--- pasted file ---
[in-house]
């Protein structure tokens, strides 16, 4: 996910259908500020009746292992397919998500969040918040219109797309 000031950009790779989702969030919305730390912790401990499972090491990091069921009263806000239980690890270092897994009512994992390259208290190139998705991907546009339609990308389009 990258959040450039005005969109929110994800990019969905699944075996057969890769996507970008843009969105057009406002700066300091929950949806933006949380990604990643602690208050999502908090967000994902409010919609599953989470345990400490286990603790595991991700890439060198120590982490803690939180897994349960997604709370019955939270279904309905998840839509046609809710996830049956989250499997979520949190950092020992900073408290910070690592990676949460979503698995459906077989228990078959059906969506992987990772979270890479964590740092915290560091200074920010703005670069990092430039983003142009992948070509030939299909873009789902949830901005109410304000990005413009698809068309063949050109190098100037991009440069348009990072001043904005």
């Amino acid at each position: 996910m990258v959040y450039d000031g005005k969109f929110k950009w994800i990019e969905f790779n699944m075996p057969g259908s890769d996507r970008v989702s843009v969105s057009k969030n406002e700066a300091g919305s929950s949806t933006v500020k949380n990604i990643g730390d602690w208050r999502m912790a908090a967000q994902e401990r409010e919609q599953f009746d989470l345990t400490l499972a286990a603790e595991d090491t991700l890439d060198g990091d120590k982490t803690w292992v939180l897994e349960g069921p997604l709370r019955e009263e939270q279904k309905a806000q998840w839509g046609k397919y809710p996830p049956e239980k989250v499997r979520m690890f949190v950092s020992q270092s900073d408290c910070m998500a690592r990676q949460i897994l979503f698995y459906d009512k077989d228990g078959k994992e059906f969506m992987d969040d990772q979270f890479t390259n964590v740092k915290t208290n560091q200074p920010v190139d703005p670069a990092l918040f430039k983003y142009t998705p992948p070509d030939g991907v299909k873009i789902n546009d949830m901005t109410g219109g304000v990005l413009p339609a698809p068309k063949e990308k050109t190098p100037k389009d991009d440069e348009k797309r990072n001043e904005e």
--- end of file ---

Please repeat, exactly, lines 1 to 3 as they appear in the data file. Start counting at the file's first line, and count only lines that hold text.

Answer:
[in-house]
């Protein structure tokens, strides 16, 4: 996910259908500020009746292992397919998500969040918040219109797309 000031950009790779989702969030919305730390912790401990499972090491990091069921009263806000239980690890270092897994009512994992390259208290190139998705991907546009339609990308389009 990258959040450039005005969109929110994800990019969905699944075996057969890769996507970008843009969105057009406002700066300091929950949806933006949380990604990643602690208050999502908090967000994902409010919609599953989470345990400490286990603790595991991700890439060198120590982490803690939180897994349960997604709370019955939270279904309905998840839509046609809710996830049956989250499997979520949190950092020992900073408290910070690592990676949460979503698995459906077989228990078959059906969506992987990772979270890479964590740092915290560091200074920010703005670069990092430039983003142009992948070509030939299909873009789902949830901005109410304000990005413009698809068309063949050109190098100037991009440069348009990072001043904005």
């Amino acid at each position: 996910m990258v959040y450039d000031g005005k969109f929110k950009w994800i990019e969905f790779n699944m075996p057969g259908s890769d996507r970008v989702s843009v969105s057009k969030n406002e700066a300091g919305s929950s949806t933006v500020k949380n990604i990643g730390d602690w208050r999502m912790a908090a967000q994902e401990r409010e919609q599953f009746d989470l345990t400490l499972a286990a603790e595991d090491t991700l890439d060198g990091d120590k982490t803690w292992v939180l897994e349960g069921p997604l709370r019955e009263e939270q279904k309905a806000q998840w839509g046609k397919y809710p996830p049956e239980k989250v499997r979520m690890f949190v950092s020992q270092s900073d408290c910070m998500a690592r990676q949460i897994l979503f698995y459906d009512k077989d228990g078959k994992e059906f969506m992987d969040d990772q979270f890479t390259n964590v740092k915290t208290n560091q200074p920010v190139d703005p670069a990092l918040f430039k983003y142009t998705p992948p070509d030939g991907v299909k873009i789902n546009d949830m901005t109410g219109g304000v990005l413009p339609a698809p068309k063949e990308k050109t190098p100037k389009d991009d440069e348009k797309r990072n001043e904005e």